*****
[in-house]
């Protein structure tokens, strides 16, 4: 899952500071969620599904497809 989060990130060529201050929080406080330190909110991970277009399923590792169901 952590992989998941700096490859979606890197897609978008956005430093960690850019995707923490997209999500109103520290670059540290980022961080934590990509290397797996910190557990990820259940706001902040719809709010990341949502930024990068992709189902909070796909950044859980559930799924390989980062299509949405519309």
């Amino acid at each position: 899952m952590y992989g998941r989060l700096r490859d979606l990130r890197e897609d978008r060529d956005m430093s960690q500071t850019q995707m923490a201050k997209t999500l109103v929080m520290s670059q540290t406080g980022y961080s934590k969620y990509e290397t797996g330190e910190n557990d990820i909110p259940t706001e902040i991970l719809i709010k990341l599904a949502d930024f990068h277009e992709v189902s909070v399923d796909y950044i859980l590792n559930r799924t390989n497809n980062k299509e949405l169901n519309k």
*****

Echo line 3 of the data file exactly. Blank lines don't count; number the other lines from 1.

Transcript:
């Amino acid at each position: 899952m952590y992989g998941r989060l700096r490859d979606l990130r890197e897609d978008r060529d956005m430093s960690q500071t850019q995707m923490a201050k997209t999500l109103v929080m520290s670059q540290t406080g980022y961080s934590k969620y990509e290397t797996g330190e910190n557990d990820i909110p259940t706001e902040i991970l719809i709010k990341l599904a949502d930024f990068h277009e992709v189902s909070v399923d796909y950044i859980l590792n559930r799924t390989n497809n980062k299509e949405l169901n519309k």